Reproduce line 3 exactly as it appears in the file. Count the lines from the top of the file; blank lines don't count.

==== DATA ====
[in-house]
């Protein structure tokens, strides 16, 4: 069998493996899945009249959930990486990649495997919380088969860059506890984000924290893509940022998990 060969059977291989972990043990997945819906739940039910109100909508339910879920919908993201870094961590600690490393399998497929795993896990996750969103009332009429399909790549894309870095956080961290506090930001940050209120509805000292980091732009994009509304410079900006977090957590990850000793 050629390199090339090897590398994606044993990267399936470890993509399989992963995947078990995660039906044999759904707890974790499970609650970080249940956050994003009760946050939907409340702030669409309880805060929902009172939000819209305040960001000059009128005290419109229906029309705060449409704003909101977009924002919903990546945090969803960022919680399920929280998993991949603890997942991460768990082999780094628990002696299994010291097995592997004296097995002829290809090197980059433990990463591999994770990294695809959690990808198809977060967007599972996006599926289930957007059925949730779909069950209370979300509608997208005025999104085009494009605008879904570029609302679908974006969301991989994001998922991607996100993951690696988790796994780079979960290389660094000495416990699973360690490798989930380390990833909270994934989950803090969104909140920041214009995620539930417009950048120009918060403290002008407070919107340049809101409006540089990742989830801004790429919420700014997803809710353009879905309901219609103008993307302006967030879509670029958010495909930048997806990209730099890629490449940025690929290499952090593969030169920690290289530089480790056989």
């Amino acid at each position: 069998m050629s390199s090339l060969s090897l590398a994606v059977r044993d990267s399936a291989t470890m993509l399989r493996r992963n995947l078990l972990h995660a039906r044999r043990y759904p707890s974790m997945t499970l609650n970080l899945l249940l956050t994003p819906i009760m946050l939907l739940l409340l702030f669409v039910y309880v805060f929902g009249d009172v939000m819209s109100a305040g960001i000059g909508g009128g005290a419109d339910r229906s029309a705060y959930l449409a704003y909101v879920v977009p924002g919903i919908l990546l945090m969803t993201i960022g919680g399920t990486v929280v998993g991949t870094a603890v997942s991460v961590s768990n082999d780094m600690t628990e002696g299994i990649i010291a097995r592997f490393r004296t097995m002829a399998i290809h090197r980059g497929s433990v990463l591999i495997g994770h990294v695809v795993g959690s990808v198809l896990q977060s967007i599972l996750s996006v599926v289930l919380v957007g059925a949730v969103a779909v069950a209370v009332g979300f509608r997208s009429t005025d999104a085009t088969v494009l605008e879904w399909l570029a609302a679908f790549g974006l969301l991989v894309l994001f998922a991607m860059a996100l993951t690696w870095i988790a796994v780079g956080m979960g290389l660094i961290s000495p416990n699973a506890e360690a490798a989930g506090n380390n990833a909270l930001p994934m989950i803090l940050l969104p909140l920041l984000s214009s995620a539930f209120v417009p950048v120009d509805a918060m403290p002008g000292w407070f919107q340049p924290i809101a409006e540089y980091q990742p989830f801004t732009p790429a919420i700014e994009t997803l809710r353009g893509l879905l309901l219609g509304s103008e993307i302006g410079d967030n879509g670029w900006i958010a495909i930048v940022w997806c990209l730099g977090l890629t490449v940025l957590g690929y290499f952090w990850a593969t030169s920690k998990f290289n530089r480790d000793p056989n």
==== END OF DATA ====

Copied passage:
């Amino acid at each position: 069998m050629s390199s090339l060969s090897l590398a994606v059977r044993d990267s399936a291989t470890m993509l399989r493996r992963n995947l078990l972990h995660a039906r044999r043990y759904p707890s974790m997945t499970l609650n970080l899945l249940l956050t994003p819906i009760m946050l939907l739940l409340l702030f669409v039910y309880v805060f929902g009249d009172v939000m819209s109100a305040g960001i000059g909508g009128g005290a419109d339910r229906s029309a705060y959930l449409a704003y909101v879920v977009p924002g919903i919908l990546l945090m969803t993201i960022g919680g399920t990486v929280v998993g991949t870094a603890v997942s991460v961590s768990n082999d780094m600690t628990e002696g299994i990649i010291a097995r592997f490393r004296t097995m002829a399998i290809h090197r980059g497929s433990v990463l591999i495997g994770h990294v695809v795993g959690s990808v198809l896990q977060s967007i599972l996750s996006v599926v289930l919380v957007g059925a949730v969103a779909v069950a209370v009332g979300f509608r997208s009429t005025d999104a085009t088969v494009l605008e879904w399909l570029a609302a679908f790549g974006l969301l991989v894309l994001f998922a991607m860059a996100l993951t690696w870095i988790a796994v780079g956080m979960g290389l660094i961290s000495p416990n699973a506890e360690a490798a989930g506090n380390n990833a909270l930001p994934m989950i803090l940050l969104p909140l920041l984000s214009s995620a539930f209120v417009p950048v120009d509805a918060m403290p002008g000292w407070f919107q340049p924290i809101a409006e540089y980091q990742p989830f801004t732009p790429a919420i700014e994009t997803l809710r353009g893509l879905l309901l219609g509304s103008e993307i302006g410079d967030n879509g670029w900006i958010a495909i930048v940022w997806c990209l730099g977090l890629t490449v940025l957590g690929y290499f952090w990850a593969t030169s920690k998990f290289n530089r480790d000793p056989n």